When gall is galling

My gallstone is in one of those transparent plastic bottles.  It’s 22mm, the size of a pebble you’d pick up on a stony beach, then throw into the sea.

The medical term for removal of the gallbladder is cholecystectomy.   Usually, when a gallstone (or gallstones) causes symptoms, the whole gallbladder is removed.

Across the UK there are tens of thousands of cholecystectomies each year.  Most are performed using keyhole surgery – the medical term is laparoscopic surgery. A few hours as a day patient. That’s it.  A few weeks of recovery.  Done.  Everything back to normal(ish).

The NHS describe gallbladder removal as a “very common procedure.

For me, the worst part was the anaesthetic – it was a first-time experience (despite my great age!).  I was lucky.  To date, I have not had a bile leak, or adverse consequences from scarring or bile reflux.

I had back pain (mostly). One or two other occasional symptoms.  Transient, fortunately.

The surgery was routine elective non-emergency surgery.  Despite the size of the gallstone, it hadn’t blocked the bile duct, or done anything obviously toxic to my body.

The oddest thing about the removal of the gallbladder, is that it’s purpose seems unexplained.  If you can live perfectly well without it, why do we have it?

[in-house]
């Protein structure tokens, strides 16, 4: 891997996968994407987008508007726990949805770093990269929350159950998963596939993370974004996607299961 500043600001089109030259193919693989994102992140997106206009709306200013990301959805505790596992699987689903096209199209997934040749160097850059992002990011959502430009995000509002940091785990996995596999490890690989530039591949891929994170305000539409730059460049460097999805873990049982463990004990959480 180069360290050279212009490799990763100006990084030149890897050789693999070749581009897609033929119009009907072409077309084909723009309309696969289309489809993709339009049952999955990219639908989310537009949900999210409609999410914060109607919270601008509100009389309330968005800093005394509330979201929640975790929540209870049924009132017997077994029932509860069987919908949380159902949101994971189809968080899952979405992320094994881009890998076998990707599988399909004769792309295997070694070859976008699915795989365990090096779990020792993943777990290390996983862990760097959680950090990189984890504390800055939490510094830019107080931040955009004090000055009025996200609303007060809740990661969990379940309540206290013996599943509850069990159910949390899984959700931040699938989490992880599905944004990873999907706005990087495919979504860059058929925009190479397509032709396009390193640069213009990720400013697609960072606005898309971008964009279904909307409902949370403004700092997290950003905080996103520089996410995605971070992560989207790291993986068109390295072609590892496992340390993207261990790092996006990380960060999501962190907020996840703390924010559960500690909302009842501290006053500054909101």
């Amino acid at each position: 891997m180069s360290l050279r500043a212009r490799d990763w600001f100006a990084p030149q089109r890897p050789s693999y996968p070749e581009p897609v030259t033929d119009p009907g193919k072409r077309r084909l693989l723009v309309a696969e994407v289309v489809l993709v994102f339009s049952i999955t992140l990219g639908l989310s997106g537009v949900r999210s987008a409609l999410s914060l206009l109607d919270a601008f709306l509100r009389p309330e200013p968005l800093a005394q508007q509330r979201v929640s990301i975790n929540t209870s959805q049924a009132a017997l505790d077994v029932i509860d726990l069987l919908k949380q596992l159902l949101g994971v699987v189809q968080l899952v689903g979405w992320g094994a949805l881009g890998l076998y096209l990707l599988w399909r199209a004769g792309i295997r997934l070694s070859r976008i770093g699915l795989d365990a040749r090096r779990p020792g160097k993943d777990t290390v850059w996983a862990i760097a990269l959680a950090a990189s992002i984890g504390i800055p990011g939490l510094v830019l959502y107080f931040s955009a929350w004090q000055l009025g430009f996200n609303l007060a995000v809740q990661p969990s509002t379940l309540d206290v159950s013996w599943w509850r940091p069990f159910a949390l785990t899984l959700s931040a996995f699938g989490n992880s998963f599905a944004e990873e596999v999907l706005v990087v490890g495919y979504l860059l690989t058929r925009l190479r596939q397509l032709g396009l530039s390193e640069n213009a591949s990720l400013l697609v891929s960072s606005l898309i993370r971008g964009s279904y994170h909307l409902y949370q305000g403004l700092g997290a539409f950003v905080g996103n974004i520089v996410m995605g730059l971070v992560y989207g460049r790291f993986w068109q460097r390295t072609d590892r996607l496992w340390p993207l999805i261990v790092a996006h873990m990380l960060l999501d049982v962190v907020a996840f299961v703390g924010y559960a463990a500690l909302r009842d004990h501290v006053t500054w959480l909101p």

As is always the case with nature’s brilliance, whilst human intervention is frequently required, and usually the body’s natural genius turns that intervention into a benefit, sometimes the outcome of interventions are not good.  And sometimes, the failure to intervene is equally costly. I hear stories and have cases.  Strokes caused by sepsis.   Chronic recurrent infection from bile duct issues.  No hope of any cure or healing, just managing ill-health.

Sometimes, the outcomes are just complications, not caused by medical error.

But sometimes keyhole surgery goes wrong.

Sometimes, because gallstones are so common, GPs, and A&E Departments, dismiss infection caused by blockages as a bit of gastro discomfort that will pass.

Surgeons make mistakes.  GP’s fail to diagnose.  This we all know.

Just because there are so many interventions, this is no guarantee that medical errors won’t cause serious life-changing consequences.

Fortunately for me, nothing adverse has resulted (so far).  But for those who have complications surrounding gallbladder and gallstone issues, doctors may be responsible, just as they may be responsible for more dramatic errors or oversights.

If you wish to seek advice contact our office at claims@lspartnership.co.uk or call 01582 417208.  Or contact me directly on jholtom@lspartnership.co.uk or through FB or Twitter.

John Holtom

Consultant solicitor